"The magistrate has been given an undoubted discretion in the matter and the discretion has to be judicially exercised by him. Once the magistrate has exercised his discretion it is not for the High Court, or even this Court, to substitute its own discretion for that of the magistrate or to examine the case on merits with a view to find out whether or not the allegations in the complaint, if proved, would ultimately end in conviction of the accused. These considerations, in our opinion, are totally foreign to the scope and ambit of an inquiry under Section 202 of the Code of Criminal Procedure which culminates into an order under Section 204 of the Code. Thus it may be safely held that in the following cases an order of the magistrate issuing process against the accused can be quashed or set aside:
(1) where the allegations made in the complaint or the statements of the witnesses recorded in support of the same taken at their face value make out absolutely no case against the accused or the complaint does not disclose the essential ingredients of an offence which is alleged against the accused;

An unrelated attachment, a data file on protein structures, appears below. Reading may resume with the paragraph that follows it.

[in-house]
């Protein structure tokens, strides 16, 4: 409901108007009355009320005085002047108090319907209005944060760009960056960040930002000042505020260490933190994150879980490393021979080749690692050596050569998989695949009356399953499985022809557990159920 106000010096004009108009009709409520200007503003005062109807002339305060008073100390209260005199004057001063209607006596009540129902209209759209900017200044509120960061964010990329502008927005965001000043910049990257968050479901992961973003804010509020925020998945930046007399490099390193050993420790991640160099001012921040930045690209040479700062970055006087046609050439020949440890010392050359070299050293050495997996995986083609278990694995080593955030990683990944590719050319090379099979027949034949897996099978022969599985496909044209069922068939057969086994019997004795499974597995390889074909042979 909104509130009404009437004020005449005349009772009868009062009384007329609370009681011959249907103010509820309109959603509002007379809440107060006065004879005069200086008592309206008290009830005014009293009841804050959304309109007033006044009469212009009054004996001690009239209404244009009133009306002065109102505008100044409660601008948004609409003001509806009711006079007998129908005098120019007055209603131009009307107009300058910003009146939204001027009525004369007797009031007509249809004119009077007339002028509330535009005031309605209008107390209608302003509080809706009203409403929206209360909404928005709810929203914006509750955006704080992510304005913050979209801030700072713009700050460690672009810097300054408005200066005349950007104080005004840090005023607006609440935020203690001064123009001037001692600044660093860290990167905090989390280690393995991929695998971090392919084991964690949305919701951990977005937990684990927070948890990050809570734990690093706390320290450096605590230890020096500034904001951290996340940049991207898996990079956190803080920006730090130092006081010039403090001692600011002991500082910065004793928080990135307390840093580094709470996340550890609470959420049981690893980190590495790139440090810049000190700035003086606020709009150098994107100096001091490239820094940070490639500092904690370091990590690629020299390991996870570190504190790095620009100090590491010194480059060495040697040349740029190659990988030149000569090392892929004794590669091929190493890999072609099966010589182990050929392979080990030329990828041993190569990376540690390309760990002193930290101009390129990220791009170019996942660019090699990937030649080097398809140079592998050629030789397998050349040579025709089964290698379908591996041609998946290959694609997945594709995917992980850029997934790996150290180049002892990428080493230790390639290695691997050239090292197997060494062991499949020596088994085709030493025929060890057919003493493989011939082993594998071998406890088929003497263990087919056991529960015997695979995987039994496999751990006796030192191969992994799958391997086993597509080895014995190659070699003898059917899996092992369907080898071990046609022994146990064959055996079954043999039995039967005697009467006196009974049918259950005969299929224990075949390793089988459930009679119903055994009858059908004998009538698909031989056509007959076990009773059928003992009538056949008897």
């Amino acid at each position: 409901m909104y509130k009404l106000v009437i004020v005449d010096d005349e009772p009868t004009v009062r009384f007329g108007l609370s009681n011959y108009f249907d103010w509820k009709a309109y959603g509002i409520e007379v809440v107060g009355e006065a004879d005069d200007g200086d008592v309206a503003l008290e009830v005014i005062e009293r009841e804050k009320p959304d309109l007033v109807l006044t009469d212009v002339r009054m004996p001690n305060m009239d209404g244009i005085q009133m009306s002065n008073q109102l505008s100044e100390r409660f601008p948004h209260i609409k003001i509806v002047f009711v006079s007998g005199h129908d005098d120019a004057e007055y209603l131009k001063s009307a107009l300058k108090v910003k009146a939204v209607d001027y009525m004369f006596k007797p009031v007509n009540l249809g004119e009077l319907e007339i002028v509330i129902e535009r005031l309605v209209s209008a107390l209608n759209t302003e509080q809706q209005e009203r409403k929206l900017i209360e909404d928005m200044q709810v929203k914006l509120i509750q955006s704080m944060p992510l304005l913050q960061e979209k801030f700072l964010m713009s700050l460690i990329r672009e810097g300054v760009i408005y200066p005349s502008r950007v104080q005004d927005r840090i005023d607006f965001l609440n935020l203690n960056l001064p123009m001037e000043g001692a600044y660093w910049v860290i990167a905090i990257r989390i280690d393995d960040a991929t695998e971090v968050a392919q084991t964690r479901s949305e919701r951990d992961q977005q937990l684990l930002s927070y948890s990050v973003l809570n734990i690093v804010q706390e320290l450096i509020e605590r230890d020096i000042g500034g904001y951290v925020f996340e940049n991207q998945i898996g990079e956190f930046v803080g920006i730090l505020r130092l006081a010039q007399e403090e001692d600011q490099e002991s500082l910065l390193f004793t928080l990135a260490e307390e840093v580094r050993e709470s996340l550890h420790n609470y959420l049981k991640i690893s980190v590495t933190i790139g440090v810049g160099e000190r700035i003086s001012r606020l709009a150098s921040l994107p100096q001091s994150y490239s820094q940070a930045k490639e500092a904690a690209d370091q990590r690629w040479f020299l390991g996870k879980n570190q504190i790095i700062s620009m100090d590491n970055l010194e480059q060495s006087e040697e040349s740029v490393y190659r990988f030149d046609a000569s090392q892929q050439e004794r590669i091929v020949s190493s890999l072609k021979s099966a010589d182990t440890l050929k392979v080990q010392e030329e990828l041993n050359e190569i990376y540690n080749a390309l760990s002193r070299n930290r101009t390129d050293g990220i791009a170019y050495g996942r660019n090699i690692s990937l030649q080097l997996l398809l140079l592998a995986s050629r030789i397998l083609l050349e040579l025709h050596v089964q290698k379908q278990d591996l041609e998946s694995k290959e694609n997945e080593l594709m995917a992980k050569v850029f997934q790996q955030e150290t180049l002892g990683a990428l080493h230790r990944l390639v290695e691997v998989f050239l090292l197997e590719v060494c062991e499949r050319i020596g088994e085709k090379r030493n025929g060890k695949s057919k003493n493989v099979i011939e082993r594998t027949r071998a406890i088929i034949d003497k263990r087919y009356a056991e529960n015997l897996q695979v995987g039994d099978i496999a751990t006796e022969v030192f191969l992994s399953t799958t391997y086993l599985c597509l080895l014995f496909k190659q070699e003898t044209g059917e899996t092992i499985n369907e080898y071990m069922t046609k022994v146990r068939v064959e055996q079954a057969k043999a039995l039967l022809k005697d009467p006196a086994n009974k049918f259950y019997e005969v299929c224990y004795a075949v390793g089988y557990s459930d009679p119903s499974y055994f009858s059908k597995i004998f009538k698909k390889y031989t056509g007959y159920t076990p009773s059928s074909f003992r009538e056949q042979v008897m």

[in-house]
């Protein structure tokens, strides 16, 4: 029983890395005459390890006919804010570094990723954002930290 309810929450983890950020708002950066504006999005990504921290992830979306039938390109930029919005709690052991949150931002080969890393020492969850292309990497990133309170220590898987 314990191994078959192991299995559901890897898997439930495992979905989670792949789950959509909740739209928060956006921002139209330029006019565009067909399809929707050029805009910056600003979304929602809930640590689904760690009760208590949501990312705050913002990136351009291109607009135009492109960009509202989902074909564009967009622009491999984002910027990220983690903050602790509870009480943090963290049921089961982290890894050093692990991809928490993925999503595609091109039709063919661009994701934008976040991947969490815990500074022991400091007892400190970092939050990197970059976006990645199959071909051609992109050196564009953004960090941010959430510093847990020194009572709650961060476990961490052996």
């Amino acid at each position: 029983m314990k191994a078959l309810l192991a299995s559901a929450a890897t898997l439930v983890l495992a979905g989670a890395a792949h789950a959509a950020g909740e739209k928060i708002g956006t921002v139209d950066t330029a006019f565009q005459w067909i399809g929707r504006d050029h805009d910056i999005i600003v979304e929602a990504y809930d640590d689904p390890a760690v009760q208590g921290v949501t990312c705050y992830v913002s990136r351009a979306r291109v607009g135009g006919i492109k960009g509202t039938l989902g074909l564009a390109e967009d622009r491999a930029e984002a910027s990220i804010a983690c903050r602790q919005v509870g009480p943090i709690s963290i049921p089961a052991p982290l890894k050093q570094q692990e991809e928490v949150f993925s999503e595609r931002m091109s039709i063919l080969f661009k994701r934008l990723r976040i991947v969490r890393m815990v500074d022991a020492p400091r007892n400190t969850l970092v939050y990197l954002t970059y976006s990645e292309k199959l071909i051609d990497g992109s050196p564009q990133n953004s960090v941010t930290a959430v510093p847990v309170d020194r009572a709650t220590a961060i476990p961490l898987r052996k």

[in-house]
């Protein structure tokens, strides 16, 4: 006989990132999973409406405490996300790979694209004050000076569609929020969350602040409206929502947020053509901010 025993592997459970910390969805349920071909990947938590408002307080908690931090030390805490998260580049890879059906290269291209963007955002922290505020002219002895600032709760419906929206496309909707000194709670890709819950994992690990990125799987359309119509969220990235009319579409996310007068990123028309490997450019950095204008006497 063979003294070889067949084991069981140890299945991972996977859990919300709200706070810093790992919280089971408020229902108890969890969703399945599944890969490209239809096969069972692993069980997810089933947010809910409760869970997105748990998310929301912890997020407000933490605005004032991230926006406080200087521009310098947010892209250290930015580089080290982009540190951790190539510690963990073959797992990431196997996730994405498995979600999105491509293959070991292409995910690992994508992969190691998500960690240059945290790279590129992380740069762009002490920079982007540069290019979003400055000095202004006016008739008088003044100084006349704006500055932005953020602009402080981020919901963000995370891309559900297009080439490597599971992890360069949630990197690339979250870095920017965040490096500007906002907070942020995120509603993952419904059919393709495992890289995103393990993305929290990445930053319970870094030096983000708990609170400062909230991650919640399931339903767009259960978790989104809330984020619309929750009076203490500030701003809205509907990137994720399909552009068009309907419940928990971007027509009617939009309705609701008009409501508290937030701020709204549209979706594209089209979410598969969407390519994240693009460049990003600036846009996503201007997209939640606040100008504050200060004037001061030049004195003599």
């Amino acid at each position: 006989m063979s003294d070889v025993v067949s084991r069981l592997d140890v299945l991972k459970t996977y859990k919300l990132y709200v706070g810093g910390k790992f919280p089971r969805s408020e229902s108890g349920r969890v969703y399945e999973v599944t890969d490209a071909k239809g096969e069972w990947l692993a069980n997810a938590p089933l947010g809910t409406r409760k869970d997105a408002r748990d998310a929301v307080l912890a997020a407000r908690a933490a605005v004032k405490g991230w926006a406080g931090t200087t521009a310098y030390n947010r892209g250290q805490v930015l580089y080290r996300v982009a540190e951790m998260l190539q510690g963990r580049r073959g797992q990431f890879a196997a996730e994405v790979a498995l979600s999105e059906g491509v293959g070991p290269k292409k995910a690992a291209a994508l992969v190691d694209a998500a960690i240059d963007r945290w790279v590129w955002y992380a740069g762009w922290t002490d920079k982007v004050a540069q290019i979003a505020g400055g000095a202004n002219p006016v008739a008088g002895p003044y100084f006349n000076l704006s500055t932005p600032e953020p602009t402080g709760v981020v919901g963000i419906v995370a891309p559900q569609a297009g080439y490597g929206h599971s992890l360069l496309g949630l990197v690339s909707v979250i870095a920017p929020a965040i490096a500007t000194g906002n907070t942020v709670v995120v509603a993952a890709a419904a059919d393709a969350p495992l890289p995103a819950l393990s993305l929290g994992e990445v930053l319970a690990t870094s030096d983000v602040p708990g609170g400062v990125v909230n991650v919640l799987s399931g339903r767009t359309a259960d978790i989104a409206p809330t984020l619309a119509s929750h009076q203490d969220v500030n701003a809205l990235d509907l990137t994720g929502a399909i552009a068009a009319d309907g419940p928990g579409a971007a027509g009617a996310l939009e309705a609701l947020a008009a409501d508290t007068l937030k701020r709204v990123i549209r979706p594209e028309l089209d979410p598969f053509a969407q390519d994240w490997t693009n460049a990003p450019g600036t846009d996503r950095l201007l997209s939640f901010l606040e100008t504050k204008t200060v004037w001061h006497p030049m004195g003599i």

(2) where the allegations made in the complaint are patently absurd and inherently improbable so that no prudent person can ever reach a conclusion that there is sufficient ground for proceeding against the accused;
(3) Where the discretion exercised by the magistrate in issuing process is capricious and arbitrary having been based either on no evidence or on materials which are wholly irrelevant or inadmissible; and
(4) where the complaint suffers from fundamental legal defects, such as, want of sanction, or absence of a complaint by legally competent authority and the like.